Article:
You will need a computer and broadband connection for almost any type of business. If you have employees, you will, of course, require multiple computers, and a file server, and you may need network cables installed in your business premises. Physical stores will also need point-of-sale (POS) hardware. As for software, you will almost certainly need Microsoft Office and an accounting package. You may also need industry-specific software. To reduce the initial outlay, you could consider leasing or renting hardware. And most business applications are now available on a software as a service (SAS) basis, so you pay a monthly fee rather than a one-off license purchase.

Licenses, Permits, and Insurance

Other costs to consider include licenses and permits, which will be specific to your industry. It is also advisable to get all the relevant insurance in place from day one. Typically, a business will need property liability, business auto, workers’ compensation, employment practices liability, and directors’ and officers’ liability insurance. An insurance advisor or broker will advise you on the specific policies you need.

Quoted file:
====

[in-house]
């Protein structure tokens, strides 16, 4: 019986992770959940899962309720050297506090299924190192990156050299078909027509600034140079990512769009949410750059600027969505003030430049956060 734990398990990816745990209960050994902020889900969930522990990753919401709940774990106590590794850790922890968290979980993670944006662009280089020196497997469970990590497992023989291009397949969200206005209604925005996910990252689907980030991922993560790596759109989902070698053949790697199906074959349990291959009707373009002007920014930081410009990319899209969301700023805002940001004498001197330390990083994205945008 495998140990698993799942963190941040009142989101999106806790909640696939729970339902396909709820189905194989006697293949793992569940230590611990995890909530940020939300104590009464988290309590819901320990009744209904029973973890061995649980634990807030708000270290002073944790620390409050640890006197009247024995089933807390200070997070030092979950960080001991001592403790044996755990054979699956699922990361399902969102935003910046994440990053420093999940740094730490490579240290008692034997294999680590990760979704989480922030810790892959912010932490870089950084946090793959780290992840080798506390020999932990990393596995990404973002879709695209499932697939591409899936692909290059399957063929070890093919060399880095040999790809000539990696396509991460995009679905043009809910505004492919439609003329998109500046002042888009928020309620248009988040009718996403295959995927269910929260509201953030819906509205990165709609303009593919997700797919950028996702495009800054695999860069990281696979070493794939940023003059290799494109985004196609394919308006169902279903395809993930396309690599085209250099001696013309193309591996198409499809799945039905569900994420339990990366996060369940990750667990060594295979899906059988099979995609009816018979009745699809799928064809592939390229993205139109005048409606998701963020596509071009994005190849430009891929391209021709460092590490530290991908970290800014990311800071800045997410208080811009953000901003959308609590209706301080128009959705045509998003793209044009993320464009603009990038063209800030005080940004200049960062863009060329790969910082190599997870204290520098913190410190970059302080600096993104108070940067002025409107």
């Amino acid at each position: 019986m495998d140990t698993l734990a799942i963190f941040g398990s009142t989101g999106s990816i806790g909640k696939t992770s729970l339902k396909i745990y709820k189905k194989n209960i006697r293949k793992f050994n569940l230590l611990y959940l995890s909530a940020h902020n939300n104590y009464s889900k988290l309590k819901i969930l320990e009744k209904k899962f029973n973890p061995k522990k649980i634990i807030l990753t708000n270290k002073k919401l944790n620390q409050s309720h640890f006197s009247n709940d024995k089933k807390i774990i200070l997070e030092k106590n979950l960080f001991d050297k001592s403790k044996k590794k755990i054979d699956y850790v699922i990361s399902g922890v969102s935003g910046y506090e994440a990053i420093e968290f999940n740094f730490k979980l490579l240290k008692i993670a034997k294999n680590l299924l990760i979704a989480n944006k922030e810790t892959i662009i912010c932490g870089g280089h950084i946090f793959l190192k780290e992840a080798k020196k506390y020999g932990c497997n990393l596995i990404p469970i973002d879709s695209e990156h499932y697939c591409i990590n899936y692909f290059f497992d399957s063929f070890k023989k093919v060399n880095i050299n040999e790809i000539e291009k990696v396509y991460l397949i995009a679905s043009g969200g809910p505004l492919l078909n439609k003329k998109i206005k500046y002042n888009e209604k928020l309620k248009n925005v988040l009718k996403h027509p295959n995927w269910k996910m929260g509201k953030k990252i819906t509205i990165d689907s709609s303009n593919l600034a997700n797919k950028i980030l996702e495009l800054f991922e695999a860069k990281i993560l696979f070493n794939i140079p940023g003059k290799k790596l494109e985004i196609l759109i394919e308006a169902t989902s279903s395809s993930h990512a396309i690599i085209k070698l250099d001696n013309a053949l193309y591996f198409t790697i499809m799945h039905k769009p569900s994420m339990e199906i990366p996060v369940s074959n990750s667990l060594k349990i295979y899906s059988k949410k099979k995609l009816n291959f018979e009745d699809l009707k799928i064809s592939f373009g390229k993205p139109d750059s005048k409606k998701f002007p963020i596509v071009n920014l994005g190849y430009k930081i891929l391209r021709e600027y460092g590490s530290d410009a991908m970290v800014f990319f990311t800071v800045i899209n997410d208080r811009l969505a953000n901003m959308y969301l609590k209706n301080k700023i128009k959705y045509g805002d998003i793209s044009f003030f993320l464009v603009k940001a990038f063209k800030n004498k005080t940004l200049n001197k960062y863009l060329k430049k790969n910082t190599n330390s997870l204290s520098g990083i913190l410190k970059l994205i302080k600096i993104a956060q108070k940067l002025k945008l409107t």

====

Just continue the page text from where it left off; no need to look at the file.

Working Capital and Cash Reserve

Unless you are incredibly fortunate, your start-up cash-flow forecast will show a deficit for at least the first few months. And that shortfall will require funding. The maximum monthly deficit on your forecast will need to be added to your other start-up costs. However, running any business with no room to maneuver is not advisable. Consequently, it is prudent to maintain a cash reserve to cover the unexpected.


The above is not an exhaustive list of start-up expenses. There will be other costs specific to your business, and some of the items mentioned may not be applicable. Hopefully, though, this article will provide you with the bare bones of what you need to consider when calculating how much cash you need to start your new venture.

Neil Savin